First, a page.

The Pipe Expedition
Expedição Serra do Cachimbo
The Pipe Expedition
The Pipe Expedition was an ichthyological survey of the Serra do Cachimbo in Brazil. The aim of the expedition was to sample a very species-rich and poorly known ichthyofaunal region in the Neotropics. The Serra do Cachimbo is the highest portion (up to 500 m a.s.l,; Klammer, 1984) of the Brazilian shield in the Amazon region. The headwaters from both middle Xingu basin (Rio Curua) and middle Tapajos (Rio Jamanxim basin and the tributaries of Rio Teles Pires) lie in this region. As noted by Goulding, Barthem & Ferreira (2003), “magnificient waterfalls drop off Serra do Cachimbo tablelands. Small blackwater rivers are found in the sandy parts of the Serra do Cachimbo, but most rivers are crystalline. Fish populations have probably been isolated in the areas above the waterfalls and there are probably many endemic species”. Only two small collections have been previously made in the region, the first in 1956 by Lauro Travassos, whose fishes were studied and four species described by Haroldo Travassos in 1960 and 1964, all of them characids. The second was made by Michael Goulding in 1984, from which another new species of characid was recently described (Lima & Birindelli, 2006). Moreover, the region composed by the headwaters of the Tapajos, Xingu, and Araguaia, mainly in the states of Mato Grosso and Pará, is probably the region of Brazil where the anthropogenic impact is most intense and rapid, mainly due to soy crops and hydroelectric power dams. This region has been enormously altered in the last decade. The threat of species extinction prior to their description due to habitat destruction, makes this expedition a top priority, for conservational purposes.
A team of 5 people went into the field, including José Luís Birindelli, Leandro Melo de Sousa and André Netto Ferreira from Museu de Zoologia da USP, Mark Henry Sabaj Pérez from Academy of Natural Sciences of Philadelphia, and Nathan Lujan from Auburn University. Permits for the two American ichthyologists were obtained throughout brazilian agency of research, CNPq, license: EXC 006/07, Expedição Serra do Cachimbo, conforme consta na Portaria MCT no. 466, publicada no Diário Oficial da União de 24/07/2007. The field trip was executed in 18 days, from October 15th to November 1st and explored different localities in the Tapajos and Xingu basins. Samples were made in various habitats, including main channels, small streams, and lakes, using several collecting methods (cast-nets, gill-nets, seine, dip-nets, and hook and line), and during day and especially night.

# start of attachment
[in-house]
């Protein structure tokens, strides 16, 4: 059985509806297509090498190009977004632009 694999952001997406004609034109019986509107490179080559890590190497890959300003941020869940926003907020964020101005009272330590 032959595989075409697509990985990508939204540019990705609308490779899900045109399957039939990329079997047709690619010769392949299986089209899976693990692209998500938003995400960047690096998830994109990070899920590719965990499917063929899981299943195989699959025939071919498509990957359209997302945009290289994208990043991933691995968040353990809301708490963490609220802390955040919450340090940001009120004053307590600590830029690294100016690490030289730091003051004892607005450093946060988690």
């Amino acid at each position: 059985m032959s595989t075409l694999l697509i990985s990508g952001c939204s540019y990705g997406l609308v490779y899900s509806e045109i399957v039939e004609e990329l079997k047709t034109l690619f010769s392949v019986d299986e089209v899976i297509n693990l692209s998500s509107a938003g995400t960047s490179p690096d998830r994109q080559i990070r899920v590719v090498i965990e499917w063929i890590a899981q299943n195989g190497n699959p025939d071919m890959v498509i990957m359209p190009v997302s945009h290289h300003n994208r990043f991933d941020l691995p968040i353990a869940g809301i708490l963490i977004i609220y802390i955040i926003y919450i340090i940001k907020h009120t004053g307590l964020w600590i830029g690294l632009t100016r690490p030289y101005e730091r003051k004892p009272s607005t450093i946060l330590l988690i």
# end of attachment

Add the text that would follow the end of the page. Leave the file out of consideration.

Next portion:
The expedition was funded by the All Catfish Species Inventory project (NSF DEB-0315963).
The expedition resulted in the collection of important ichthyological material, summing nearly 250 species of fishes, including at least 86 species of Siluriformes, from which approximately 35 (40%) are considered to be new to science. Furthermore, additional material from poorly known described species, such as, for example, Sorubim trigonocephalus, Centromochlus schultzi, Cetopsis sandrae, Hopliancistrus tricornis, and molecular tissue of most Siluriformes species collected were also preserved and may prove to be important to the systematics of neotropical catfishes.